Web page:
Save Skype at SJSU

Ahh, the nerds in charge are trying to turn off Skype at San Jose State University. Of course the podcasting class is pissed. So, what did they do? They blogged it. Caused a stink. And the stink is getting bigger.

I hope they kick IT’s ass. At Microsoft I couldn’t use Skype either. It always pissed me off. How did I get back at them? I got Verizon Wireless. Why? Cause the f***ers couldn’t block me then. That’s how to fight the man. Oh, and I expensed it so the man paid, too! ;-)  

Comments

  1. P.S.

    We don’t allow Skype at our place of business, as with many other direct protocols, because it would be another thing sucking the expensive and already challenged bandwidth away (and their isn’t a relatively inexpensive next level available), preventing people from getting their actual work done.

  2. P.S.

    We don’t allow Skype at our place of business, as with many other direct protocols, because it would be another thing sucking the expensive and already challenged bandwidth away (and their isn’t a relatively inexpensive next level available), preventing people from getting their actual work done.

  3. Hmm — no Skype at Microsoft eh?

    Did they allow/support Messenger audio/video?

    (i.e. was the argument a bandwidth consumption argument, a NIH argument or just a we decided what’s best .. up yours argument?)

  4. Hmm — no Skype at Microsoft eh?

    Did they allow/support Messenger audio/video?

    (i.e. was the argument a bandwidth consumption argument, a NIH argument or just a we decided what’s best .. up yours argument?)

  5. Always ways around IT clampdowns…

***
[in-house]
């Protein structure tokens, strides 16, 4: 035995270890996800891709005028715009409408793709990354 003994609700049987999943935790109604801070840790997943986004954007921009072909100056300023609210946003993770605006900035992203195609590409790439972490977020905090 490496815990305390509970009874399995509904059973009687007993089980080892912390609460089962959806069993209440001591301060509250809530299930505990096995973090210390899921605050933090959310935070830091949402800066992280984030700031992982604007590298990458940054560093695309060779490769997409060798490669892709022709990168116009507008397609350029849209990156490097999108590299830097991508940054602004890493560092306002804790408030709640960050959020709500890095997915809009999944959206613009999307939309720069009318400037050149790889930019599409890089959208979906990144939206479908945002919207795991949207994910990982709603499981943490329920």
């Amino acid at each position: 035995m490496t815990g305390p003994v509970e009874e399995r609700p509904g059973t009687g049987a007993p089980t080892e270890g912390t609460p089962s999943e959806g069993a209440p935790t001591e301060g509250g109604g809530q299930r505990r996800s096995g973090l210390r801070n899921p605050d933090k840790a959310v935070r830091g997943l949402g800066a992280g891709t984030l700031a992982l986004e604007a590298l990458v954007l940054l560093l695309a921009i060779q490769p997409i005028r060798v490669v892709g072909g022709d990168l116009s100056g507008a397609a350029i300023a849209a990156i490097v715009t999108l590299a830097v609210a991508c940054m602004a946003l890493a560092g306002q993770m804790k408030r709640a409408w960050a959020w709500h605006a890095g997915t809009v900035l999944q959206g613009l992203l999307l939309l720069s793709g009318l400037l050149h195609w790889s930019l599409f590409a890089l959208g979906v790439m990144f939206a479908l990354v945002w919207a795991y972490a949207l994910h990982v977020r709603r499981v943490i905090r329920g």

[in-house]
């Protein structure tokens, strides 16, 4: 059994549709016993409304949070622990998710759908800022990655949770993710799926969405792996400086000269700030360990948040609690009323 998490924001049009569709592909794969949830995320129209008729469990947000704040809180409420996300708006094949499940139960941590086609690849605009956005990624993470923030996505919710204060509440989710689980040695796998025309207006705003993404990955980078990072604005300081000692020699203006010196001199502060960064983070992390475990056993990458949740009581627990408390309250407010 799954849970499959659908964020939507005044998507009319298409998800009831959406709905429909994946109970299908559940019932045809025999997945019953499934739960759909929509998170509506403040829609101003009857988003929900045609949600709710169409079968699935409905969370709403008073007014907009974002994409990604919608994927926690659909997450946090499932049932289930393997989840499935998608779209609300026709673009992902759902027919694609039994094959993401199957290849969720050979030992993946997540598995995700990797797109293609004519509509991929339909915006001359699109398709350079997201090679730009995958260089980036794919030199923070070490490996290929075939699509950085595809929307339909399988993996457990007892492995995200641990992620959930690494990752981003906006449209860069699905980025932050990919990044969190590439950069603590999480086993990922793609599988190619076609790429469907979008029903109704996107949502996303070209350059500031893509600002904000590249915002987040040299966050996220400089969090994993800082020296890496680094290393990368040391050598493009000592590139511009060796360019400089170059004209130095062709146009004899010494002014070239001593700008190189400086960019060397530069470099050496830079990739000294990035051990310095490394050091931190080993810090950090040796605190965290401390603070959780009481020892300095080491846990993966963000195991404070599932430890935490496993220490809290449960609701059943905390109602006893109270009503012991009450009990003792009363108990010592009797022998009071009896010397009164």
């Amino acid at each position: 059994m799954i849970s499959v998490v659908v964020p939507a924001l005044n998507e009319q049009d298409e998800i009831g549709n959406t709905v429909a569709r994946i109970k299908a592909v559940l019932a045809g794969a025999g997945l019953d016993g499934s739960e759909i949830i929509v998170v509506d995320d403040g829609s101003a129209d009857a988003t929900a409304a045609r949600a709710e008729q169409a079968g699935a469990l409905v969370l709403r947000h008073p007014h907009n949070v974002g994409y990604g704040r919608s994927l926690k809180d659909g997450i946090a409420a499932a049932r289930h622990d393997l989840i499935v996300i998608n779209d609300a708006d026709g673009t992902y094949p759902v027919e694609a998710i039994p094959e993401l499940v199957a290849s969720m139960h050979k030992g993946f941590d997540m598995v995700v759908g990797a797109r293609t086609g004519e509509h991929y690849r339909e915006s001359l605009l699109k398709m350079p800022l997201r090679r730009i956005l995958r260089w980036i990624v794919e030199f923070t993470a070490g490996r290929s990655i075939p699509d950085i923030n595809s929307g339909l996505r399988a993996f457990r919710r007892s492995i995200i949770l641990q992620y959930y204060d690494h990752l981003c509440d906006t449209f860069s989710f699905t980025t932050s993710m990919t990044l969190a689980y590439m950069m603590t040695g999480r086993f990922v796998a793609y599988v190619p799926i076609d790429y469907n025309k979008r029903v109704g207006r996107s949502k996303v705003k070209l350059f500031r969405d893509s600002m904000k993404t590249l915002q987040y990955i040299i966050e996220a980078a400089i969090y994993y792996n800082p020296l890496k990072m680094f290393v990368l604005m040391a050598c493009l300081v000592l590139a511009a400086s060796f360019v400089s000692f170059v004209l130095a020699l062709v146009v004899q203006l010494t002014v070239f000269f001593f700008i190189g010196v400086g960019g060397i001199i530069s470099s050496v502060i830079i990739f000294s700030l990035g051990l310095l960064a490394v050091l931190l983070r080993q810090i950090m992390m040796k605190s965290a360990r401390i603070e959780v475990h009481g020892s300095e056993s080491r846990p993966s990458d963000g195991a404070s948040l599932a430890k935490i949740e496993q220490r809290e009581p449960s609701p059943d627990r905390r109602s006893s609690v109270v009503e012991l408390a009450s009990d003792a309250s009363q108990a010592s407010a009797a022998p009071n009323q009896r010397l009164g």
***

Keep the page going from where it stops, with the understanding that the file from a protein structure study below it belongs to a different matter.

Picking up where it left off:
The best policies are case by case…general policies, but exceptions if can show legit cause. Going hard and fast, dictatorial can be backwards and even harmful.

    Back in my IT Management days, I had a Dealer Manager that used IM to legitimately talk to his Dealer Network (yes really). Corporate IT was why don’t you just use this here, java-bloated Dealer Network app. But the Field guys he needed to contact, where always on third party IM’s (even on Mobile Phones). Now you can make bandwith and security arguments up to high heaven and be right, but that wouldn’t be the RIGHT THING to do. I wrangled and got him exceptional permission. Later on a new regime cracked down (no exceptions), and he got frustrated and bolted to the high-paying Dealership himself.

    But then you have to watch for the geeky Power Users that just want all the flash and end up goofing off. ;)

  6. Always ways around IT clampdowns…

    The best policies are case by case…general policies, but exceptions if can show legit cause. Going hard and fast, dictatorial can be backwards and even harmful.

    Back in my IT Management days, I had a Dealer Manager that used IM to legitimately talk to his Dealer Network (yes really). Corporate IT was why don’t you just use this here, java-bloated Dealer Network app. But the Field guys he needed to contact, where always on third party IM’s (even on Mobile Phones). Now you can make bandwith and security arguments up to high heaven and be right, but that wouldn’t be the RIGHT THING to do. I wrangled and got him exceptional permission. Later on a new regime cracked down (no exceptions), and he got frustrated and bolted to the high-paying Dealership himself.

    But then you have to watch for the geeky Power Users that just want all the flash and end up goofing off. ;)

  7. There are a couple security issues with running skype nodes. Network within a network stuff, and silly high bandwith/compute consumption type thingies. Banning it altogether doesn’t seem smart, particularly at a university.

    -r.